Book Review – Pagan Portals – Frigg: Beloved Queen of Asgard by Ryan McClain

Book Review
Pagan Portals – Frigg: Beloved Queen of Asgard
by Ryan McClain
Published by Moon Books
112 pages
Publication date: February 1, 2024

Ryan McClain is back with his second book, Frigg: Beloved Queen of Asgard, published by Moon Books. Like his first book Abnoba: Celtic Goddess of the Wilds, his latest work is a deep dive into one goddess, exploring the origins, lore, roles and symbols, relationships with other gods and goddesses, and suggestions for those who wish to venerate the goddess.

Frigg has been a large part of McClain’s practice for seven years and the book is a result of the studying he has done to incorporate the goddess into his practice. He also includes his perspective and unverified personal gnosis, and I appreciate that he clarifies this distinction for the reader as some pagan authors and teachers do not.

I also appreciate that McClain addresses the issue of bigotry in the Heathenry community and emphasizes the importance of voices that encourage inclusivity and openness. He intends this book to be a resource for everyone who is drawn to Frigg and “whose hearts are free from hatred.”

Chapter One gives us insight into her etymology, who Frigg was, and her connections to similar deities (such as the Roman goddess Venus). McClain also demonstrates evidence of her importance in Germanic territories that chose to name places after her.  This chapter includes passages from the Origin of the Lombards, the Second Merseburg Incantation, and Gesta Danorum, or the History of the Danes, which offer a couple of perspectives on Frigg, while the McClain notes the biases that the authors of these epics likely held.

Chapter Two explores the well-known aspects of Frigg in Norse mythology, focusing on her portrayal in the Eddas. She is depicted as a devoted wife to Odin and a loving mother, particularly highlighted through the narrative of her son Baldr’s loss. Frigg is presented as a foundational figure in Norse mythology, akin to a spiritual mother, providing strength and support. McClain suggests that Frigg’s maternal role is central to understanding her character and significance within the Norse pantheon.

Chapter Three focuses on the various roles and symbols associated with Frigg in Norse mythology. Beyond her common qualities of “Hearth Goddess” and “Goddess of Marriage,” McClain explores the more nuanced and diverse aspects of Frigg’s roles and symbols such as queen, peacekeeper, homemaker, seer, healer, spinster and weaver, and fertility goddess. He also makes connections with Frigg and the animals she’s associated with in lore (hawks and falcons) and other animals like herons, cranes, geese, sheep, rams, and dogs that fit his UPG and offers suggestions in using these aspects to work with her.

Chapter Four focuses on Frigg’s relationships within the Æsir family of gods and goddesses, underlining her role as matriarch. McClain explores Frigg’s connections to her husband Odin and her children and Frigg’s relationship with the goddess Freyja, addressing the question of whether they are distinct deities or share a singular identity.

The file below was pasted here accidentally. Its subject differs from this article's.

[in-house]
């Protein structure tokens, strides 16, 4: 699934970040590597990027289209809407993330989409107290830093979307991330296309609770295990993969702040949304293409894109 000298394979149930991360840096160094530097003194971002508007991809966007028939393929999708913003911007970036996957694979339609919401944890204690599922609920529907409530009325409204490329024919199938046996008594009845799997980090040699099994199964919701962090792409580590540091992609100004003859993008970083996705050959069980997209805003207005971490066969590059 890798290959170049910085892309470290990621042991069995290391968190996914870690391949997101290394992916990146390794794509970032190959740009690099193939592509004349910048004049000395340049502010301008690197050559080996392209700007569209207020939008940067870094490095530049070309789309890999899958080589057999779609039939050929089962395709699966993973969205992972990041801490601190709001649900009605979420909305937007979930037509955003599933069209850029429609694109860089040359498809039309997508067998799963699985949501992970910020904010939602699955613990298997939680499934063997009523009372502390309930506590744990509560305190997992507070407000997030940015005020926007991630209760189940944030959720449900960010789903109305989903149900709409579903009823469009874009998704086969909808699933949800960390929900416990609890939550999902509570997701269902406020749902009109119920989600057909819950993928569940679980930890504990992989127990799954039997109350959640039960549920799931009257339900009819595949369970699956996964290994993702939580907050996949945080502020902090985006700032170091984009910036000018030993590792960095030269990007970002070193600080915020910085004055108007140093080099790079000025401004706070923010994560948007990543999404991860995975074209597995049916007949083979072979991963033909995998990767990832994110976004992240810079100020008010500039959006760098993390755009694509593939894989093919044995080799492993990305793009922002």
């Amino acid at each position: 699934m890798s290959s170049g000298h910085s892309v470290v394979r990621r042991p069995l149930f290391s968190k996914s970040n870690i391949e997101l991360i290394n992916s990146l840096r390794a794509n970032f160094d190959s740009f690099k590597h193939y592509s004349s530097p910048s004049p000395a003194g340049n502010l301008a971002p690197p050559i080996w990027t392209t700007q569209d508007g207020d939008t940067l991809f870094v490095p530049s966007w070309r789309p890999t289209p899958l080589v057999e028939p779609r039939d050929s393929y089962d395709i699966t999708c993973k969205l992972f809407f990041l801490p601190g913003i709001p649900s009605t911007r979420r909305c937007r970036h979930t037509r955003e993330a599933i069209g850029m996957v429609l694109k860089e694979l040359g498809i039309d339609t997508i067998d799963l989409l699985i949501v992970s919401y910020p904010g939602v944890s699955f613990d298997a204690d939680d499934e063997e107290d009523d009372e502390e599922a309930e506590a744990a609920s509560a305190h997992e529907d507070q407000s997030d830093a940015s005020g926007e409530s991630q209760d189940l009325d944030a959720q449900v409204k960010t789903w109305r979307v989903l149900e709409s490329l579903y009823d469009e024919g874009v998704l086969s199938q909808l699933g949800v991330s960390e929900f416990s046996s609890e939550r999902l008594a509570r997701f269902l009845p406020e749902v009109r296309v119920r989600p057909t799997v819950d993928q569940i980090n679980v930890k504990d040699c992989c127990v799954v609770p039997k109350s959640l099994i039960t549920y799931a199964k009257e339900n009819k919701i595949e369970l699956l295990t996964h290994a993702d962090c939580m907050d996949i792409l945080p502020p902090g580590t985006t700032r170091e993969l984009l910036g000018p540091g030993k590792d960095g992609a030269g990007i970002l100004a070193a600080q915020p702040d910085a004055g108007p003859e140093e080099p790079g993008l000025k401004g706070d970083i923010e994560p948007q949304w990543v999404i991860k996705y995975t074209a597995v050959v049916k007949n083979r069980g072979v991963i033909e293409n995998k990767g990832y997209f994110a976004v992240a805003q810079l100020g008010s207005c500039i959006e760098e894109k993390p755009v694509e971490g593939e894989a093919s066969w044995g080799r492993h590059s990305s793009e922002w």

Chapter Five explores Frigg’s royal court, and the goddesses called the Asynjur. These goddesses are also referred to as handmaidens, but all have strong characteristics and are important. McClain discusses how some think of them as separate goddesses, and others think they are part of Frigg and provides details 12 of the Asynjur to help the reader get a sense for themselves.

Chapter 6 focuses on practical aspects of venerating Frigg, including the creation and use of altars, offerings, prayers, and observance of holy days dedicated to her. This chapter serves as a guide for readers on how to incorporate the worship and reverence of Frigg into their regular practice if they wish.

This is a great introduction to Frigg and her place in the Norse pantheon. McClain has gathered many sources that mention Frigg so those who wish to learn more about her have many of them in one place. The book is extremely easy to read and doesn’t get academic, making it easy to get into and digest. I recommend it to anyone who is just starting on their journey into paganism and/or the Norse pantheon.

I loved how this book expanded my idea about who Frigg is. Due to Christianity and patriarchy significantly rewriting pagan myths, and especially those of pagan goddesses, I feel like Frigg has been given back the aspects that make her “human” and not just a mother and a wife. This can help the reader reclaim the nuances in their personality that might have been overlooked throughout their life, too!

Ryan McClain is a multi-traditional polytheist and animist; though his path is predominantly influenced by both Gaulish and Germanic hearth cultures. Several deities are a consistent part of his practice, but of particular importance are the goddesses Abnoba and Frigg, having honored them for three and seven years respectively. Ryan earned his degree in 2010 in General Studies for the express purpose of gaining a broad base of knowledge. Since that time, he has dedicated himself to many pursuits of study via books, the internet, experimentation, meditation, prayer, and any other means possible. Ryan resides in a small town in Indiana where he lives with his husband and their lovable dogs, fiercely independent rabbit, and wacky bearded dragon. You can also follow him on Facebook.